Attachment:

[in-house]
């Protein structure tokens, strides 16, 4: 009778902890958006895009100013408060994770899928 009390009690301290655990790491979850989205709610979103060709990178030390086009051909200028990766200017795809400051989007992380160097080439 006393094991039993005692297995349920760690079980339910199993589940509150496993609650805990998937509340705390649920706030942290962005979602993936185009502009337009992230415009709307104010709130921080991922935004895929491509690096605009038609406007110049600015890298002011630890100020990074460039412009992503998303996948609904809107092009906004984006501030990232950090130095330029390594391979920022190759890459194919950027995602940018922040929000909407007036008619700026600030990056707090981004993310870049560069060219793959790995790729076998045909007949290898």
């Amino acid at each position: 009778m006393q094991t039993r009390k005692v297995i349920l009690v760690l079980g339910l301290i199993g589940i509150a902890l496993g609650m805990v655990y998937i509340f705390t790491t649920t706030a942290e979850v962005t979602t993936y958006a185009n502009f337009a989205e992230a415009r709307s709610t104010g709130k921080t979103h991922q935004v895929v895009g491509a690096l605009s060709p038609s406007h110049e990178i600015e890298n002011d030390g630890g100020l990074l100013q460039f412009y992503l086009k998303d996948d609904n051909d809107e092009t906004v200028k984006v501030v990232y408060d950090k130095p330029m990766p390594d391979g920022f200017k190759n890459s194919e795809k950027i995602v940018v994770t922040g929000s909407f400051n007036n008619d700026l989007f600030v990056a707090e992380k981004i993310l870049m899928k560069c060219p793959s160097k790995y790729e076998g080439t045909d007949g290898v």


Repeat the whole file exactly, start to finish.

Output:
[in-house]
């Protein structure tokens, strides 16, 4: 009778902890958006895009100013408060994770899928 009390009690301290655990790491979850989205709610979103060709990178030390086009051909200028990766200017795809400051989007992380160097080439 006393094991039993005692297995349920760690079980339910199993589940509150496993609650805990998937509340705390649920706030942290962005979602993936185009502009337009992230415009709307104010709130921080991922935004895929491509690096605009038609406007110049600015890298002011630890100020990074460039412009992503998303996948609904809107092009906004984006501030990232950090130095330029390594391979920022190759890459194919950027995602940018922040929000909407007036008619700026600030990056707090981004993310870049560069060219793959790995790729076998045909007949290898």
């Amino acid at each position: 009778m006393q094991t039993r009390k005692v297995i349920l009690v760690l079980g339910l301290i199993g589940i509150a902890l496993g609650m805990v655990y998937i509340f705390t790491t649920t706030a942290e979850v962005t979602t993936y958006a185009n502009f337009a989205e992230a415009r709307s709610t104010g709130k921080t979103h991922q935004v895929v895009g491509a690096l605009s060709p038609s406007h110049e990178i600015e890298n002011d030390g630890g100020l990074l100013q460039f412009y992503l086009k998303d996948d609904n051909d809107e092009t906004v200028k984006v501030v990232y408060d950090k130095p330029m990766p390594d391979g920022f200017k190759n890459s194919e795809k950027i995602v940018v994770t922040g929000s909407f400051n007036n008619d700026l989007f600030v990056a707090e992380k981004i993310l870049m899928k560069c060219p793959s160097k790995y790729e076998g080439t045909d007949g290898v």